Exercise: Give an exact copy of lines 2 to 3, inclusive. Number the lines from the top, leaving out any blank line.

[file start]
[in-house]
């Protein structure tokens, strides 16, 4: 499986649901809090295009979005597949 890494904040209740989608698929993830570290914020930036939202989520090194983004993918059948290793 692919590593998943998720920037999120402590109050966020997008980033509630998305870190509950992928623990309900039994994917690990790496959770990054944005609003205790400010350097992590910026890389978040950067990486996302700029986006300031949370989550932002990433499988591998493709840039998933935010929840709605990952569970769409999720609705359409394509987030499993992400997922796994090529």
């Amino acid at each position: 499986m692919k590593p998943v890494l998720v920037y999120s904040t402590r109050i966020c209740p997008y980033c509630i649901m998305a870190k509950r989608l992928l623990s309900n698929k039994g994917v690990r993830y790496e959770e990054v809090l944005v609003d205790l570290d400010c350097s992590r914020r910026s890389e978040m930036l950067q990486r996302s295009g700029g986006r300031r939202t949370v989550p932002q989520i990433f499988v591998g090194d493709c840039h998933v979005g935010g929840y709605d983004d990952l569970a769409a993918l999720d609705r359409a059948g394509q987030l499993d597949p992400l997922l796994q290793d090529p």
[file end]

């Protein structure tokens, strides 16, 4: 499986649901809090295009979005597949 890494904040209740989608698929993830570290914020930036939202989520090194983004993918059948290793 692919590593998943998720920037999120402590109050966020997008980033509630998305870190509950992928623990309900039994994917690990790496959770990054944005609003205790400010350097992590910026890389978040950067990486996302700029986006300031949370989550932002990433499988591998493709840039998933935010929840709605990952569970769409999720609705359409394509987030499993992400997922796994090529």
């Amino acid at each position: 499986m692919k590593p998943v890494l998720v920037y999120s904040t402590r109050i966020c209740p997008y980033c509630i649901m998305a870190k509950r989608l992928l623990s309900n698929k039994g994917v690990r993830y790496e959770e990054v809090l944005v609003d205790l570290d400010c350097s992590r914020r910026s890389e978040m930036l950067q990486r996302s295009g700029g986006r300031r939202t949370v989550p932002q989520i990433f499988v591998g090194d493709c840039h998933v979005g935010g929840y709605d983004d990952l569970a769409a993918l999720d609705r359409a059948g394509q987030l499993d597949p992400l997922l796994q290793d090529p």